18 December 2007

The Lobbies and Fighting in Public

> DomPost: "Mallard pleads guilty to fighting charge" > LAWS179: "Parliamentary privilege and the fracas in the lobby" I see Trevor Mallard has pleaded guilty to a charge of fighting in a public place under the Summary Offences Act 1981. Although the guilty plea is understandable to resolve the prosecution, it's interesting to look at the offence. I can't see how the charge would have been made out, because the Lobbies of the House surely don't qualify as a "public place"?
s7 Fighting in public place Every person is liable to a fine not exceeding $1,000 who fights in a public place.

2 Interpretation Public place means a place that, at any material time, is open to or is being used by the public, whether free or on payment of a charge, and whether any owner or occupier of the place is lawfully entitled to exclude or eject any person from that place; ...

As a member of the public, have you ever tried to walk into the Lobbies while Parliament is sitting? I don't think so!

> Parliament: "Ayes Lobby" (Picture)


David Farrar said...

Heh I have had pizza in the lobbies while the House was sitting but did then get evicted by the Speaker!

Nigel Kearney said...

In Caithness v Police (1986) 2 CRNZ 201, Jeffries J held that the banquet hall of Parliament was a public place for purposes of the act even when it was being used for a function with invitations being checked at the door.

Not a very good decision, in my view. But I think it is still the law.

Dean Knight said...


Yes. I noted that in the Adams commentary. However, it probably doesn't apply. The banquet hall, with invited guests, is different to the Lobbies. Only MPs in their parliamentary duties and other employees are permitted into the Lobbies. Quite simply there's no public element.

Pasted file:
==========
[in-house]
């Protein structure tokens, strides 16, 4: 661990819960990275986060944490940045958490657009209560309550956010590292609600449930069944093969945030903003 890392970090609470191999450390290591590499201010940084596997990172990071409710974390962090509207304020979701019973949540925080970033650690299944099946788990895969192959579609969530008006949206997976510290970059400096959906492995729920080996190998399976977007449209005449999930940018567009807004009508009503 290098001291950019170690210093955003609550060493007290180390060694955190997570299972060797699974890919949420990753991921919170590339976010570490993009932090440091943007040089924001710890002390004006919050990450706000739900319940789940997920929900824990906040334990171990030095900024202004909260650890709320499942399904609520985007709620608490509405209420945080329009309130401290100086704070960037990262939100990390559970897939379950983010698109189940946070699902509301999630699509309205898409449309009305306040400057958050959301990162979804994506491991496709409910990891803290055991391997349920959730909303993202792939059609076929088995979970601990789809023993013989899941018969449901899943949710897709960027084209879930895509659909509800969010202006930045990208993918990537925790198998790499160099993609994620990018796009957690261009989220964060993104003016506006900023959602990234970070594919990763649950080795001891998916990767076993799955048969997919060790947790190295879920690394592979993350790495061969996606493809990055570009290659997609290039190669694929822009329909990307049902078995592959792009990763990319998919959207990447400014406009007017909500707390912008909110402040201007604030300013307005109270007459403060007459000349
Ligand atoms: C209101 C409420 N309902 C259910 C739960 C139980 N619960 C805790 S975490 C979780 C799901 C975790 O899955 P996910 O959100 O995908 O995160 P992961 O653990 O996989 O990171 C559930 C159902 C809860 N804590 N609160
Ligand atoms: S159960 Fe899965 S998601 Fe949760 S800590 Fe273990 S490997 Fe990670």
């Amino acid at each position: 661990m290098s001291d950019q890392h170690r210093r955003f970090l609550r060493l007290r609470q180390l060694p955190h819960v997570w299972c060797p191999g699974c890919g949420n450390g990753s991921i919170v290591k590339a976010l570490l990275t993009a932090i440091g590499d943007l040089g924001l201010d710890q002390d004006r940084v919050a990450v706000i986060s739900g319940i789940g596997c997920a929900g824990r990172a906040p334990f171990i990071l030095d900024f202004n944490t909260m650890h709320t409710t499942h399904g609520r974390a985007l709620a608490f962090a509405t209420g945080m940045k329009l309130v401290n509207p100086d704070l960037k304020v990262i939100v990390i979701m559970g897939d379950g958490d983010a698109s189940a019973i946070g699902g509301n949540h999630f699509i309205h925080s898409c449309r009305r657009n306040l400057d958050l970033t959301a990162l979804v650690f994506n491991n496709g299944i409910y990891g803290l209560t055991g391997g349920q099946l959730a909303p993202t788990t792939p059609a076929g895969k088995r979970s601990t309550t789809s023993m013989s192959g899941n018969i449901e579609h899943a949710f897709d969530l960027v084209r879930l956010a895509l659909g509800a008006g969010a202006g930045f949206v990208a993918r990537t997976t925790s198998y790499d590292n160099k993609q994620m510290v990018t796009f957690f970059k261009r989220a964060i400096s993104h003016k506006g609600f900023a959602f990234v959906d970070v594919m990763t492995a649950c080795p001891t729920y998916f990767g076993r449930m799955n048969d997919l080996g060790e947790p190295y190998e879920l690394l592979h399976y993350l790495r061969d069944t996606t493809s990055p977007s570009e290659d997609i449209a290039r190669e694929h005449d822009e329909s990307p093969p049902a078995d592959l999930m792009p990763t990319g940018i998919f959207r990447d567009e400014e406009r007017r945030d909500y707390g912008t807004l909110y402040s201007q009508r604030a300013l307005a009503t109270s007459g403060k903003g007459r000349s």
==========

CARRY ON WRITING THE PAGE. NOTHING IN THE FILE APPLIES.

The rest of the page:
Rich said...

I suspect Mallard just pleaded guilty to get rid of the idiot pursuing him, as you say.

Can you say "vexacious litigant"?

Course Outline

Lord Justice Lawton in Maxwell v Department of Trade and Industry [1974] 2 All ER 122 said:

"From time to time ... lawyers and judges have tried to define what constitutes fairness. Like defining an elephant, it is not easy to do, although fairness in practice has the elephantine quality of being easy to recognise. As a result of these efforts a word in common usage has acquired the trappings of legalism: 'acting fairly' has become 'acting in accordance with the rules of natural justice', and on occasion has been dressed up with Latin tags. This phrase in my opinion serves no useful purpose and in recent years it has encouraged lawyers to try to put those who hold inquiries into legal straitjackets.... For the purposes of my judgment I intend to ask myself this simple question: did the [decision-maker] act fairly towards the plaintiff?"

This course examines the elephantine concept of fairness in the law, along with other contemporary legal issues.

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